10 games to develop your pre-schooler’s memory, vocabulary and imagination

Your child will never know she’s learning when you play one of these games that secretly nurture everything from listening and memory skills to vocabulary and counting.

ALSO SEE: How your child’s memory develops

1. Mystery box

Cut two fist-sized holes into opposite sides of a cardboard box. On your side, put an object into the box (like a ball or a banana) and then have your child put her hand through the hole on her side and guess what she’s touching. Pre-school children tend to be more visual and this game helps them understand their sense of touch.

2. Hunt for shapes

To play this game, which builds both visual and attention skills, ask your child to walk around your house looking for circles. See who can find a variety of them like the biggest one, the smallest one, a red one, and so on. Move on to other shapes like squares and triangles.

3. Flipping coins

Each player lines up five to 10 coins, face-up. After someone says, “Go!” the first person to turn over all her coins wins. This game builds the finger strength and pincer grip needed for writing. However, it is not suitable for kids under the age of three as coins are a choking hazard.

4. Name that theme

Name five related things and ask your child what they have in common. For example, fridge, oven, sink, dishes and food are all things you find in the kitchen. Take turns giving the clues and guessing. This game helps develop listening skills, the concept of categorisation and memory.

5. Point and jump

Challenge your child to jump from one spot to another in a certain number of steps. For example, across the hall in three jumps, or by jumping on five pillows to get across the living room without touching the floor. The game boosts listening skills and helps kids practice counting.

6. Scout about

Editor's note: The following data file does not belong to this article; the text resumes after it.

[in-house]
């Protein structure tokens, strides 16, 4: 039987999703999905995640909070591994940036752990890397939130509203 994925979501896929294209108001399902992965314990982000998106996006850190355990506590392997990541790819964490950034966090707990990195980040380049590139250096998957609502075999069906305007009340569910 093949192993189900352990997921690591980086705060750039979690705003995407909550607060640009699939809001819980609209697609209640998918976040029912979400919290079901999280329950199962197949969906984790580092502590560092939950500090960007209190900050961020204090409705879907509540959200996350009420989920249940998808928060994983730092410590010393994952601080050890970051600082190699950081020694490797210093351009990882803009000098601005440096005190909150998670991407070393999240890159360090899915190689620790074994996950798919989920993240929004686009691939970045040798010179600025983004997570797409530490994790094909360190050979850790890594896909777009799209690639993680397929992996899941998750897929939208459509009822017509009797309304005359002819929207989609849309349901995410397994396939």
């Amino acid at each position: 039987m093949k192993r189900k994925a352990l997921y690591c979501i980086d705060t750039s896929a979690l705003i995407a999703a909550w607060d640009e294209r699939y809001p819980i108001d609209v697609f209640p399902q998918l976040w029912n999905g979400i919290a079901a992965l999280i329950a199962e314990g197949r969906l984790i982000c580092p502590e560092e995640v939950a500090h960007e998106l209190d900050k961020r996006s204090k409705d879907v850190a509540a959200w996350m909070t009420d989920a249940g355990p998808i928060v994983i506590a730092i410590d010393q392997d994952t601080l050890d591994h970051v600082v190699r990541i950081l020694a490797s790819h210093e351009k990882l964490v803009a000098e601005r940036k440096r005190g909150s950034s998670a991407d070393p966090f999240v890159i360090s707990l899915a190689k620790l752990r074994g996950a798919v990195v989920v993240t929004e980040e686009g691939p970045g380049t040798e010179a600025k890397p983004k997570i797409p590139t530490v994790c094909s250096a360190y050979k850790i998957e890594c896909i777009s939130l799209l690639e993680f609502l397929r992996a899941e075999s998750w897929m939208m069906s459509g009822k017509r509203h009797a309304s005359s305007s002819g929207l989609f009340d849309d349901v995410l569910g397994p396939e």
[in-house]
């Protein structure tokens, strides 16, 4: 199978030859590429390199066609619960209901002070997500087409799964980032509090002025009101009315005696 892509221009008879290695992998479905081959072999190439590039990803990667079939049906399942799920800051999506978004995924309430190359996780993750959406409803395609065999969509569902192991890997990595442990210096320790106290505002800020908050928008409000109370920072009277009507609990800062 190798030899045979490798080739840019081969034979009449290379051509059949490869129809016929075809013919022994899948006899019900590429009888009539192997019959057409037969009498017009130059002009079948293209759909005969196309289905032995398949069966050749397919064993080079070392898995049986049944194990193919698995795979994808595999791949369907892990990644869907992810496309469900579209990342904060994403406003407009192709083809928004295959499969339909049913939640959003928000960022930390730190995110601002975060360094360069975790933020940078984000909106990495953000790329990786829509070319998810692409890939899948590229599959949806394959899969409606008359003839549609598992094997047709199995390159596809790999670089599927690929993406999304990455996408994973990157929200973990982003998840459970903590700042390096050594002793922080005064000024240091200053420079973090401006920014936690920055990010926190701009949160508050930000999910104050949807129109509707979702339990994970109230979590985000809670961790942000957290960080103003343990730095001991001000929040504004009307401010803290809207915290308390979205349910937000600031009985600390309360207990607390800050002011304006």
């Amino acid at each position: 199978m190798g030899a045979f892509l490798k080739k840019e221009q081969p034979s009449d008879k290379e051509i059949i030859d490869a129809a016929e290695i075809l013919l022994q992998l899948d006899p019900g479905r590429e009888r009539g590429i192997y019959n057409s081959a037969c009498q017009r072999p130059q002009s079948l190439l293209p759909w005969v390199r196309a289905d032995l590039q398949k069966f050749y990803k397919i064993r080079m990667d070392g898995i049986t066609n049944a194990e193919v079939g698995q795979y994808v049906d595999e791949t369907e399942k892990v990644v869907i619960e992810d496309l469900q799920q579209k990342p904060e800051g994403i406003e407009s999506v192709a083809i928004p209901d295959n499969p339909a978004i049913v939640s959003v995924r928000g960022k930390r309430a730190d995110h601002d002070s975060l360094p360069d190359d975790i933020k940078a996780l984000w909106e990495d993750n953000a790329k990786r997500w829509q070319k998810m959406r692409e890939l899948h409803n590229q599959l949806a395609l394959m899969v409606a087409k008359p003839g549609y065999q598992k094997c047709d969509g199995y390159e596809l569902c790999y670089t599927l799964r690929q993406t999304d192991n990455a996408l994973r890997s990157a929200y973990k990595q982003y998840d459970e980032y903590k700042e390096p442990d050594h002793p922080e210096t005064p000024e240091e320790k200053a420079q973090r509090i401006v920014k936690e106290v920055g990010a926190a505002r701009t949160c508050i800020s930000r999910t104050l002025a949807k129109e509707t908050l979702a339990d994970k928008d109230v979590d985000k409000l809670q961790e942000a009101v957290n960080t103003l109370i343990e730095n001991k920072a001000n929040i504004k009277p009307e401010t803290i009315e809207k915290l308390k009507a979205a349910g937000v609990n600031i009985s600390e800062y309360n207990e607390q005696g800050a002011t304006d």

Both players close their eyes and one person chooses a location, such as the jungle, Mars, or the bottom of the ocean. Then, both of you open your eyes and take turns saying what you see or feel and what you are doing.  This is ideal for the early morning when your child is awake, but you’re not quite there yet. It helps to develop skills for reading like imagination, vocabulary and narrative skills.

ALSO SEE: Encourage your child’s imagination

7.”What’s missing?”

To play this memory game, start with four objects and put them on a tray. Let your child look at it for a minute, and then have him close his eyes. Remove one object. Tell him to open his eyes again and to determine what is missing. With each round, swap out some of the objects for different ones.

8. Roll the dice

Using the kind with dots (and not numbers), see who throws the highest number. Playing with dice helps kids learn the number of dots without counting them, an important maths skill. You can also play this game by drawing one to six circles on index cards and shuffling the deck. Have your child choose a card and then put down that many crayons, cars, or other small toys next to it. This version helps children understand that numbers represent a quantity and can correspond with objects.

9. Sort it out

First, encourage your child to collect objects such as rocks, shells or leaves and ask her to help you sort them into big and small piles. Then ask her to sort them without telling you how, and when she’s done, try to guess what her process was. The game helps kids recognise patterns and develops pre-math skills.

10. Mixed-up nursery rhymes

To play this listening game, recite a nursery rhyme or song that your child knows, but change one line and see if your child catches the error. For example: “Humpty Dumpty sat on a wall, Humpty Dumpty had a great ball.” This one is a guaranteed crowd-pleaser if you belt out the lyrics to her favourite song and pretend that you don’t know that you’ve made a mistake.

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